For years, a former resident of the Hanna Boys Center was taken off site by his assigned counselor and driven to the man’s home, where he endured repeated sexual abuse, fearing he’d be turned out and homeless if he reported the crimes, according to new accusations described in a civil lawsuit.
Now 25, the man has come forward to join others claiming Hanna’s former clinical director, Kevin Thorpe, took advantage of his position of authority at the Catholic treatment home for abused and neglected children, flagrantly shirking policies that might have prevented such abuse from taking place.
“This is basically a predator that remained unchecked and was serial in his grooming and his singling out of his victims,” said the plaintiff’s lawyer, Dan Beck. “I can tell you that this particular story has been catastrophic to those involved.”
The man is among an undisclosed number of former residents of the Sonoma Valley facility to emerge with claims they were abused by Thorpe. Sonoma County prosecutors have not yet charged Thorpe with a crime related to those latest allegations.
Thorpe, who briefly appeared in Sonoma County Superior Court Wednesday and delayed entering a plea, has been charged with felony child abuse involving repeated molestation of two other boys, and county sheriff’s detectives are investigating whether there are other victims.
Chief Deputy District Attorney Brian Staebell said he couldn’t yet say whether they will charge Thorpe with additional crimes. He is due back in court next Wednesday.
The lawsuit filed Aug. 18 is one of two lodged against Thorpe, the Hanna Boys Center and the Santa Rosa Diocese of the Catholic Church describing abuse of former residents over a period of years starting in 2006 and lasting until 2012.
Thorpe’s lawyer, Joe Stogner, said he couldn’t discuss details about the case Wednesday and will be vigorously defending his client in both the civil and criminal matters.
“We’re going to leave no stone unturned to make sure the defense is fully complete,” Stogner said.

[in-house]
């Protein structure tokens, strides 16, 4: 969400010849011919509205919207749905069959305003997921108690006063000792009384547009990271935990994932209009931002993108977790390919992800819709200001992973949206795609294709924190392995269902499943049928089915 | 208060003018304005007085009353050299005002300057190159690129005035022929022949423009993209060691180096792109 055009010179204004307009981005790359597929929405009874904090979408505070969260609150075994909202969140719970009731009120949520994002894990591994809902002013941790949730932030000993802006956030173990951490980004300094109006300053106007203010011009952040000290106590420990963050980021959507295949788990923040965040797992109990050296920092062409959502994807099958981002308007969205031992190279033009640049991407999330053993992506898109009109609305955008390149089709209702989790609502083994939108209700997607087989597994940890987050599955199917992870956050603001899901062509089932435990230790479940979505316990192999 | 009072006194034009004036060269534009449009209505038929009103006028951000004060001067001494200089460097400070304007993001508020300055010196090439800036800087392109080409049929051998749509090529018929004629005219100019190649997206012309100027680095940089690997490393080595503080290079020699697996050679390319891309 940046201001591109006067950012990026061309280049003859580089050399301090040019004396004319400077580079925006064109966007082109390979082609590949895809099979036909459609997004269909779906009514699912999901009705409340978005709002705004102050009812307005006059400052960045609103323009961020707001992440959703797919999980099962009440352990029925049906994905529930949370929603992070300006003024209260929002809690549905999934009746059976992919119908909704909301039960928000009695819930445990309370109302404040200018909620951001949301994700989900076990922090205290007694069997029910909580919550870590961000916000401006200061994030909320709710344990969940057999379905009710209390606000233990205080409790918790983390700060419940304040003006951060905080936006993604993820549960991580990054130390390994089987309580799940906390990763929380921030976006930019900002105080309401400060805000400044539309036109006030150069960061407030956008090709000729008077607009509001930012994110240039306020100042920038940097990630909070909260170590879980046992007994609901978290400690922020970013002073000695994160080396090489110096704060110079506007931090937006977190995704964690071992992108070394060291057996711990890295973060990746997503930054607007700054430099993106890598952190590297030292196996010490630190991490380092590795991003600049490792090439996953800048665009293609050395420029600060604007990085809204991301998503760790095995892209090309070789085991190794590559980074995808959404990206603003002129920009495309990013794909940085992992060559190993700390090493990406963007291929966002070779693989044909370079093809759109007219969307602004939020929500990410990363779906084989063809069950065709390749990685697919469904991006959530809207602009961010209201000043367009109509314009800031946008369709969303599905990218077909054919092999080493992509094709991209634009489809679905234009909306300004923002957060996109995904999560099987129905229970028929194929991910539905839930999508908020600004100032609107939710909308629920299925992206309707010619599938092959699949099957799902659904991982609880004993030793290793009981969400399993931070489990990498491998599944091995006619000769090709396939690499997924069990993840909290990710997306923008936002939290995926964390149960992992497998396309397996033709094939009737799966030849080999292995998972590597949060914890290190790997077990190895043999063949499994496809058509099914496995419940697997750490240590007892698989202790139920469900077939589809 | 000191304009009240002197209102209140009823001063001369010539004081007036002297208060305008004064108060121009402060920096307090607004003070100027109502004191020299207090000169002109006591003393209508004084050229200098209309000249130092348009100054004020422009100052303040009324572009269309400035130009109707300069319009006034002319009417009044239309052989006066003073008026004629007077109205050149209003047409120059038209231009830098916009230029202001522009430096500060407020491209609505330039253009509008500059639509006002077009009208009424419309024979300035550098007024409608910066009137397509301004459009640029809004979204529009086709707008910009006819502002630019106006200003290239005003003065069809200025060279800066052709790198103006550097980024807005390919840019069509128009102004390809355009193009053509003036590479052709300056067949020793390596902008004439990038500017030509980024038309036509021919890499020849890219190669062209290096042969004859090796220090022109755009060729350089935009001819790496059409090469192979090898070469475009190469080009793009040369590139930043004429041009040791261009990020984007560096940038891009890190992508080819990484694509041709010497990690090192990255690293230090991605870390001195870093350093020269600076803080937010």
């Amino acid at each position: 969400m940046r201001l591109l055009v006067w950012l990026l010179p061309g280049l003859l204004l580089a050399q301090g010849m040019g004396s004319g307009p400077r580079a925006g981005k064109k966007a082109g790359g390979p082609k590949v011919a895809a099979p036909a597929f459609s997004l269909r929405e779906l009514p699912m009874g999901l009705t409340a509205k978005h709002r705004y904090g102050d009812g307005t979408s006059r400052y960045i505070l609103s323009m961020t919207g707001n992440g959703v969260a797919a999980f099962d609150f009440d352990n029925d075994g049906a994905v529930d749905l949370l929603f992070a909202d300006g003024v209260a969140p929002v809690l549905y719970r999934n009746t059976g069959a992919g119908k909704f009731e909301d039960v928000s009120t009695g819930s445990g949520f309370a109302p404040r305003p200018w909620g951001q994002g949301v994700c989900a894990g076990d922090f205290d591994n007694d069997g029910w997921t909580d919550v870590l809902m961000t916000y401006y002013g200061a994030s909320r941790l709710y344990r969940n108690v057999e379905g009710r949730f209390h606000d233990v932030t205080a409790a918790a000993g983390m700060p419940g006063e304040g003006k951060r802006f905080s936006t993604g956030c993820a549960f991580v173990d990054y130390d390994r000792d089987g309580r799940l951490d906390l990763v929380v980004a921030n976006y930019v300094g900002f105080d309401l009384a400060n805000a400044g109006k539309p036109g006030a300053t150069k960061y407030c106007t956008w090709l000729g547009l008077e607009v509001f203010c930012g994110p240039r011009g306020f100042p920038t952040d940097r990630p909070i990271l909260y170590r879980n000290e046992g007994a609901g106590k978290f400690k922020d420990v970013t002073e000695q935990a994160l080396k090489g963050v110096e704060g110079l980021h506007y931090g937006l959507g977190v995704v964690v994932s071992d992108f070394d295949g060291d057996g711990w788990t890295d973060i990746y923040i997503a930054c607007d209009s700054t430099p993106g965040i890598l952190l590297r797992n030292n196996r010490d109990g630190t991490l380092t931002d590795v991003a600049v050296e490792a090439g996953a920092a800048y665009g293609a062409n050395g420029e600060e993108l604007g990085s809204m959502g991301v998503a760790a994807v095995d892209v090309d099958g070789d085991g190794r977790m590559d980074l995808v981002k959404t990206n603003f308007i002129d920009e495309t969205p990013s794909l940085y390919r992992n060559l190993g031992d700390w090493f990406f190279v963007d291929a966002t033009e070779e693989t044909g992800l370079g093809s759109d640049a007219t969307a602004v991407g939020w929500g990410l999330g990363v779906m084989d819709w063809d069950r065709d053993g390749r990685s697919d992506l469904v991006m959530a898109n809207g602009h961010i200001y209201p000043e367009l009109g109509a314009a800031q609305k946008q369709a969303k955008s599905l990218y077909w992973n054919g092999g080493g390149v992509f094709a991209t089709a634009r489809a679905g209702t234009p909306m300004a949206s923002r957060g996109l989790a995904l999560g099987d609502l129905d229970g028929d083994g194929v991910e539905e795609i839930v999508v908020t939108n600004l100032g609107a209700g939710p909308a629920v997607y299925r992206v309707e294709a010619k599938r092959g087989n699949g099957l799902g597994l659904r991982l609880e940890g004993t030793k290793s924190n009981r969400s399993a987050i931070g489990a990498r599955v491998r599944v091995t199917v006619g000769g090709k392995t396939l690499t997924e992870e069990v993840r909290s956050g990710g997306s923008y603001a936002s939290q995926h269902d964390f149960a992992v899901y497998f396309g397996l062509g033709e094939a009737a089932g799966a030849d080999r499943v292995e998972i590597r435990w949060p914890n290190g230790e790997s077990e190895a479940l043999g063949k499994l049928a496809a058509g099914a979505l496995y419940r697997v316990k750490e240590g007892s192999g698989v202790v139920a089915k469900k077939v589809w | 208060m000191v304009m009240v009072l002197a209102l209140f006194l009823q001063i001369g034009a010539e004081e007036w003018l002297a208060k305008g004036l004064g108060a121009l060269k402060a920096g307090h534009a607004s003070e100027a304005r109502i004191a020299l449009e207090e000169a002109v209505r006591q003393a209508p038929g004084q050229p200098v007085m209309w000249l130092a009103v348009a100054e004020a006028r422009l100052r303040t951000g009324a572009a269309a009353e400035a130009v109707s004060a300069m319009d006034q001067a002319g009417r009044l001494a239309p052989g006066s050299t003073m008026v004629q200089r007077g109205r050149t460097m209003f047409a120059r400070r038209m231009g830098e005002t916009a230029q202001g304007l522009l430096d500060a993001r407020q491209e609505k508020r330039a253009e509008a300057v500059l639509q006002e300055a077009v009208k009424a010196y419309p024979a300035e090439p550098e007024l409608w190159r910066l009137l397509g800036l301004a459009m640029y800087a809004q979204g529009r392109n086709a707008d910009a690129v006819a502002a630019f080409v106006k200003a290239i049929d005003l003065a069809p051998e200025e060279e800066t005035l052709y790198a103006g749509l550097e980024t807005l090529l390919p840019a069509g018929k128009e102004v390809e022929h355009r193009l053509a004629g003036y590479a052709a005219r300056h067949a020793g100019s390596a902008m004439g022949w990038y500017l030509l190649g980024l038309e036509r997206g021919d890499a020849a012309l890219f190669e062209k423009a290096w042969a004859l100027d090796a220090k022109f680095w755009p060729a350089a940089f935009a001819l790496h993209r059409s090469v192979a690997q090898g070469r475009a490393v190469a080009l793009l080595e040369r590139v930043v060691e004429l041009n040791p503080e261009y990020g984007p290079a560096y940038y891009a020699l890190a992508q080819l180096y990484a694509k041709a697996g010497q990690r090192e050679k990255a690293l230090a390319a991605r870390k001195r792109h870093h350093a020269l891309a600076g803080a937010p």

A third suit, filed this week, accuses a female staff member at the boys center of statutory rape and claims that Hanna was negligent in supervising the children in its custody, allowing conditions where such illegal conduct could occur. The former employee, Angelica Malinski, also faces criminal charges.
Chris Jones, chief development officer with Hanna Boys Center, said they are cooperating with law enforcement investigating the alleged abuse and they have taken measures to boost supervision of the children and training about sexual abuse. He said they believe their policies were sufficient but nevertheless have made changes.
“They (the center’s policies) weren’t deficient, but we were looking for ways of strengthening them,” Jones said. “I don’t think you can 100 percent prevent incidents like this from occurring, but you can obviously take steps to improve safety.”
Jones said, as one example of a recent change, they have increased the number of staff members in residential cottages, which typically house a dozen boys, from two adults to three.
“Boys come to us for healing, and when something goes wrong with that — that’s the last thing we want to have happen,” Jones said.
Thorpe had worked for the center for 14 years, and was promoted to clinical director in early 2017. He was arrested June 10 and fired at the end of that month, according to Hanna officials.
The Aug. 18 lawsuit accusing Thorpe of the abuse and the church-based institution of negligence is based on the claims of a young man who came to Hanna Boys Center at age 15 in the summer of 2006. Previously, he was homeless and stole food in order to eat, according to the civil complaint.
The abuse by Thorpe began during the Christmas break in 2006 and continued until he graduated in 2010, according to the suit.